Trigger Point Therapy enables deeper penetration and recovery for the tender points of your body

Trigger Point Therapy is a bodywork technique that involves the direct application of pressure or slow cross fiber friction to knots in the muscle tissue.

Trigger points are described as hyperirritable spots in skeletal muscle that are associated with palpable nodules (pea shaped like) in taut bands of muscle fibers. Trigger points most often develop in a muscle when it is injured or overworked, often related to poor posture or a sporting injury.

Trigger points cause muscular pain and may refer pain and tenderness to another area of the body when pressure is applied. It may occur at rest or only on movement. It can vary from being a low-grade discomfort to being severe and incapacitating. The referred pain caused by trigger points is usually, steady, dull and aching, often deep.

There are two basic types of Trigger points: ‘Active‘ and ‘Latent‘.

An Active trigger point causes referred pain to another area of the body when pressure is applied. Latent trigger points only exhibit pain to the isolated area when compressed, they do not refer pain to other areas of the body. Latent trigger points are believed to be one of the causes of stiff joints and restricted range of motion.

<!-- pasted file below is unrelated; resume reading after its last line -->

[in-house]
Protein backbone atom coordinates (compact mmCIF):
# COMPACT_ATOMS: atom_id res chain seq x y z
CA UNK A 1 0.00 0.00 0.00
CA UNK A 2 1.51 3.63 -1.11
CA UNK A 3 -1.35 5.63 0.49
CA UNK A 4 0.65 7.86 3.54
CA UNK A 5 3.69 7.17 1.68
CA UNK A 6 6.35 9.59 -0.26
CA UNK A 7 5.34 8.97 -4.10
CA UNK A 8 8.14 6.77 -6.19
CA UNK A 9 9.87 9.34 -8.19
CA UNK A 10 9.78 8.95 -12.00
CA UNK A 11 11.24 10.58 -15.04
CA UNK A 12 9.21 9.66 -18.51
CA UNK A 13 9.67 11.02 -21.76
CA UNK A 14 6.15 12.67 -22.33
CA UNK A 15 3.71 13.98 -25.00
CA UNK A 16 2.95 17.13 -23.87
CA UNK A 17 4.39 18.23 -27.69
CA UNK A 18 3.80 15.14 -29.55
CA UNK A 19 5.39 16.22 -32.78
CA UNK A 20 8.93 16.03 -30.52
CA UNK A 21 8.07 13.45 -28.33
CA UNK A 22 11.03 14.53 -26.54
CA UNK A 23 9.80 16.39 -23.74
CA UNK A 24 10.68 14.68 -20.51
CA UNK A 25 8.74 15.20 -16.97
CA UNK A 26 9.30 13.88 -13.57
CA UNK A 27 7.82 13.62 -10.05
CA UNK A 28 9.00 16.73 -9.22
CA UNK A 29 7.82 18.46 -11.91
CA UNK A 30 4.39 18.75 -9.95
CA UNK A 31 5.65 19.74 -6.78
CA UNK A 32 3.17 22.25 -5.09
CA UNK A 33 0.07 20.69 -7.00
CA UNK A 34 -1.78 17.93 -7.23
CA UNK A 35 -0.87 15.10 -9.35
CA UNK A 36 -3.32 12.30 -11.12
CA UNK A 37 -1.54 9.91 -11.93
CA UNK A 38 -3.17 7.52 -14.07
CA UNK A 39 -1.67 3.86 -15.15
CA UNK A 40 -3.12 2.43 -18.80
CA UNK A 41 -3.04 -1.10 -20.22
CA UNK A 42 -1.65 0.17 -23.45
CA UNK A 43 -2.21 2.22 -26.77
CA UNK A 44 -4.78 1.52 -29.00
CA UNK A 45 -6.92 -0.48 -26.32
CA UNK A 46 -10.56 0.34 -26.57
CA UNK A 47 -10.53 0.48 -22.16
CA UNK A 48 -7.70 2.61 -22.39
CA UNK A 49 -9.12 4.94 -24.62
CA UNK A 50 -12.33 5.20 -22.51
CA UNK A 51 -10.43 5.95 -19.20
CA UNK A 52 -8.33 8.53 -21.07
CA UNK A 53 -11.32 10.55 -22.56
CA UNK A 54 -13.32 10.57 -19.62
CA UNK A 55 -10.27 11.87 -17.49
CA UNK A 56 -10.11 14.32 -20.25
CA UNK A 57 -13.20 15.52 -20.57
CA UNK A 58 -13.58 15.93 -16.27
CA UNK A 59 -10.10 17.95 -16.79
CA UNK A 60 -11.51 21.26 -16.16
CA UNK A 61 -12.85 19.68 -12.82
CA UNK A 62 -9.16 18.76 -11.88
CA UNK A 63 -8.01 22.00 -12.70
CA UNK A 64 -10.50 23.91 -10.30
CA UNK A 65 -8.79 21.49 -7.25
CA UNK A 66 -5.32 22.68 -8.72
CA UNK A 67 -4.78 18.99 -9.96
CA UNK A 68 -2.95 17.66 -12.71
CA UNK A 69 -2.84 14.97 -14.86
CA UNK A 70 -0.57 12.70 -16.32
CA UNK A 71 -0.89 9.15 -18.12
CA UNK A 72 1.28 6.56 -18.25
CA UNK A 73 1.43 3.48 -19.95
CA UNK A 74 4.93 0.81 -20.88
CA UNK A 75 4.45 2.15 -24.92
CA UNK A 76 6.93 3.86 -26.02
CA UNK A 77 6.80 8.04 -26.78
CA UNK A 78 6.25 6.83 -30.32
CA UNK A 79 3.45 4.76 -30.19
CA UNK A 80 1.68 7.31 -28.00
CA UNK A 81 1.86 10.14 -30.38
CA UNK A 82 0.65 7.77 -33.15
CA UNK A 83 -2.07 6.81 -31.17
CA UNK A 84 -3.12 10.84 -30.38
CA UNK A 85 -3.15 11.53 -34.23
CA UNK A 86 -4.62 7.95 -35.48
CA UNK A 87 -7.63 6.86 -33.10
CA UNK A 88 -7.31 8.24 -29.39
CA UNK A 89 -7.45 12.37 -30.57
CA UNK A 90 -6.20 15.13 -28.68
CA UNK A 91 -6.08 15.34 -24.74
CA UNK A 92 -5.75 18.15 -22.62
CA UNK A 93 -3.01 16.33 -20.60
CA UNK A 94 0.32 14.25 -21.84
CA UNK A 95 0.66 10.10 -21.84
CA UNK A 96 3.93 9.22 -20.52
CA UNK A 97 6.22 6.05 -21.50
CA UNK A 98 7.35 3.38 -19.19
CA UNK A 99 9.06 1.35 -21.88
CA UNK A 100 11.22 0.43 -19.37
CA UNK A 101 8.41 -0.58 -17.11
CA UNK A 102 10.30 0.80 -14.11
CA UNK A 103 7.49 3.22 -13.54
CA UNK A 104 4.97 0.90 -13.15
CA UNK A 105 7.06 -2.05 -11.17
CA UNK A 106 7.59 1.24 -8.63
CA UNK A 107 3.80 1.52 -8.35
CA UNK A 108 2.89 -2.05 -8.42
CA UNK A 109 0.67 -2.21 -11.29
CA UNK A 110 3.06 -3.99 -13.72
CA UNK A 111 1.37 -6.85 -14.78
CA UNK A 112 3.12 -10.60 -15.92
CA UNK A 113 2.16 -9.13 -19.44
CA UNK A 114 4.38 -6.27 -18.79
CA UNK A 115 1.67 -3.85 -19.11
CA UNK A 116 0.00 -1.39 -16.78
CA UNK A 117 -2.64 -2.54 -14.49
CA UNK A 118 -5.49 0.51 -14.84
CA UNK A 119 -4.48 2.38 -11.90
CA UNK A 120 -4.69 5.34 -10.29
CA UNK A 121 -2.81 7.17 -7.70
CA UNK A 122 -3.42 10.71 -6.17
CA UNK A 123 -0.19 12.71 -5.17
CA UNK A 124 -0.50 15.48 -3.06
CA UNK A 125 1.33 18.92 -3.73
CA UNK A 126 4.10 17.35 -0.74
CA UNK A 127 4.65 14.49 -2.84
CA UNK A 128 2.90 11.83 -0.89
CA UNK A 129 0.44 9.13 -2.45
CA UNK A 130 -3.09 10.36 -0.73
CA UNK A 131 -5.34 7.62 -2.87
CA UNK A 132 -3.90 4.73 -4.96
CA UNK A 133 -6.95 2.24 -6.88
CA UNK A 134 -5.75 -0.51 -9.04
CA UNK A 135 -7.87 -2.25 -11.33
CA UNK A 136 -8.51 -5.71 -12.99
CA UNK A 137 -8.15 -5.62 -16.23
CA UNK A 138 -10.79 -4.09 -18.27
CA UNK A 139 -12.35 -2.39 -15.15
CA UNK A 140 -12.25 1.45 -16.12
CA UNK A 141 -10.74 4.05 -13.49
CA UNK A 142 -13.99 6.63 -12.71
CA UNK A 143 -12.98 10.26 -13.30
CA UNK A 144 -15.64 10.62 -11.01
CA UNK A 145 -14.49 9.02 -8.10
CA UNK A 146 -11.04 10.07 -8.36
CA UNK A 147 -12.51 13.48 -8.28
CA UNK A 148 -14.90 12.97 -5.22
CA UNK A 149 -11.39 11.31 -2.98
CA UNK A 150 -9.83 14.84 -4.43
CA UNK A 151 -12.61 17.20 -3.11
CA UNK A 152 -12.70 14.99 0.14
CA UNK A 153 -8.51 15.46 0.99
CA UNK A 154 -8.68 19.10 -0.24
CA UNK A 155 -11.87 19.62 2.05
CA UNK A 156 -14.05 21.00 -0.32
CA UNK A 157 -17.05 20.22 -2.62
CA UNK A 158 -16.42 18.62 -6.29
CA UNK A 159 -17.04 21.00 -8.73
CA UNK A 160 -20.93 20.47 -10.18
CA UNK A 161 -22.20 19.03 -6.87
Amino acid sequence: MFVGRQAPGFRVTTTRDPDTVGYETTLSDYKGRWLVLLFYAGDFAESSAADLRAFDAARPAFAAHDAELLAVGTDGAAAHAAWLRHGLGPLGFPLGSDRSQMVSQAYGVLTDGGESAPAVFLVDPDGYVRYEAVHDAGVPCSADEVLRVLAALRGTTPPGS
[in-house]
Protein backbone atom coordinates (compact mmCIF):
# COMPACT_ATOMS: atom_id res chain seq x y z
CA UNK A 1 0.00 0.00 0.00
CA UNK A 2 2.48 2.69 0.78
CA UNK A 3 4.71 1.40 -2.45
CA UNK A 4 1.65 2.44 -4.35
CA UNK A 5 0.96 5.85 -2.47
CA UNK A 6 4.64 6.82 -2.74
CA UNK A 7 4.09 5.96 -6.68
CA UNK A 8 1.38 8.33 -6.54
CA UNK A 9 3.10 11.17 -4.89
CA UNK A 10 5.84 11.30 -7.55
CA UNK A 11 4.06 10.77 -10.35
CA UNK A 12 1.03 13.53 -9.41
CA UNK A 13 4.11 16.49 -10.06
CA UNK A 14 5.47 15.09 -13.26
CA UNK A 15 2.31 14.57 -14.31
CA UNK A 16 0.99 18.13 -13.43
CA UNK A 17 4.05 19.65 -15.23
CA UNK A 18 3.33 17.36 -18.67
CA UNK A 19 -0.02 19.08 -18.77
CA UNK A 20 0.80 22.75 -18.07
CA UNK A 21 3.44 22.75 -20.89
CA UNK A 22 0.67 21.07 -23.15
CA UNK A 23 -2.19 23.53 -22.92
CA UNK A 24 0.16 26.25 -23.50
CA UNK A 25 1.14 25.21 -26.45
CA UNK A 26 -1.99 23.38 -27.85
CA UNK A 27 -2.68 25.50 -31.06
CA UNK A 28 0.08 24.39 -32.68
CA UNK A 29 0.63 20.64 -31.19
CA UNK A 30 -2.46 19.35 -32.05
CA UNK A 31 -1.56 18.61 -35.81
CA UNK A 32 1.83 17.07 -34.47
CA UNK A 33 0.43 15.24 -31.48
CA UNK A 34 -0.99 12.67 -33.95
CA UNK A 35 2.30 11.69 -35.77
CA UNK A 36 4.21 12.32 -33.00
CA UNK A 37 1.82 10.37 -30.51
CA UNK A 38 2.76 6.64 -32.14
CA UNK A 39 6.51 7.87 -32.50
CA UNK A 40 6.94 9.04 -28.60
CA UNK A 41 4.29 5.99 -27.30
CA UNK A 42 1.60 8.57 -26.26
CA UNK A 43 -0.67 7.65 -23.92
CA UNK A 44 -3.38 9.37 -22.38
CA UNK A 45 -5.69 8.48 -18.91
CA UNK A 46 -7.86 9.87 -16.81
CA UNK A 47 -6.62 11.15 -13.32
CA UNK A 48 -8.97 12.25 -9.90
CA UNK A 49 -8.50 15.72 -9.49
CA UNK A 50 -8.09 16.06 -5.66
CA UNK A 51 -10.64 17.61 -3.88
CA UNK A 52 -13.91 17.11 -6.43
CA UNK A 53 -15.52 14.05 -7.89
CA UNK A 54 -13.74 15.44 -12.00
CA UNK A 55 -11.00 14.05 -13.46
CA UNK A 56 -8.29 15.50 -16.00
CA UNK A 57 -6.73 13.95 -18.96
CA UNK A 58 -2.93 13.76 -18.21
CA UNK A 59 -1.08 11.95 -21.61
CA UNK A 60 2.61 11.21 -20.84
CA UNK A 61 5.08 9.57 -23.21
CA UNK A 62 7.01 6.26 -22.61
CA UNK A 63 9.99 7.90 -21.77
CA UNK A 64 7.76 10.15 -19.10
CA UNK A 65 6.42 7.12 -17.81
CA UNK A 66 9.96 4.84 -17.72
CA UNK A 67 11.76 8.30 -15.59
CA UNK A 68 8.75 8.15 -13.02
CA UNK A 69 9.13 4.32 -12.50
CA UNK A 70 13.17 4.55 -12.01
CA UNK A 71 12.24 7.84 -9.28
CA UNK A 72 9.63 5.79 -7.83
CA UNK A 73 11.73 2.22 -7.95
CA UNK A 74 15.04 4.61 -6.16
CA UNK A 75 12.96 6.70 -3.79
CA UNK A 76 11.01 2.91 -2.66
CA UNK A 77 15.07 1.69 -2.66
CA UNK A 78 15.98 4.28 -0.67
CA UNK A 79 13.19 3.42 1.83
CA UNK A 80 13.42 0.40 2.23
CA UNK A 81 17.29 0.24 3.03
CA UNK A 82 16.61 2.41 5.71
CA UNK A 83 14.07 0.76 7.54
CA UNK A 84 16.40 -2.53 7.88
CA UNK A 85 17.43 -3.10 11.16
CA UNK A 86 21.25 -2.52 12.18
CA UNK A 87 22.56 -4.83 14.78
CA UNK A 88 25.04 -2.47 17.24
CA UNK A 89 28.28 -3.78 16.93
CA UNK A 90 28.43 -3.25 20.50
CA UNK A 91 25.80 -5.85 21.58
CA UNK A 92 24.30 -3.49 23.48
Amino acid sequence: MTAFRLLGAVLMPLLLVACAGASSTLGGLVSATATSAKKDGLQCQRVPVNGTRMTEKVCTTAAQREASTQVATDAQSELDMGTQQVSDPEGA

Your therapist will ask you to define your pain on a pain scale between 0 -10. 0 to signify no pain and 10 being excruciating. Its normal to feel somewhere between 5 and 6 on the pain scale.(slightly uncomfortable, yet tolerable). If your discomfort levels are above or below 5 or 6, let your therapist know and they can adjust their pressure.

Common conditions associated with referred pain from Trigger Points:

Neck and jaw pain
Low back pain
Shoulder, knee, hip elbow, and ankle pain
Post injury, sprained ankle, strained muscles etc.

Trigger Point Therapy is often incorporated with Sports massage, Deep tissue and Remedial styles. The client is usually undressed and draped appropriately leaving only the area of treatment to be exposed.


Application of pressure is contraindicated directly over sites of acute, active and ongoing infection and inflammation. Recent unhealed fractures, acute gout, phlebitis, and unhealed wounds contraindicate massage.

Any information, advice, recommendations, statements or otherwise contained herein, or in any other communication made by or attributed to and its representatives, whether oral or in writing, is not intended to replace or to be a substitute for medical advice by a trained physician or healthcare practitioner. ALWAYS Seek the advice of a physician.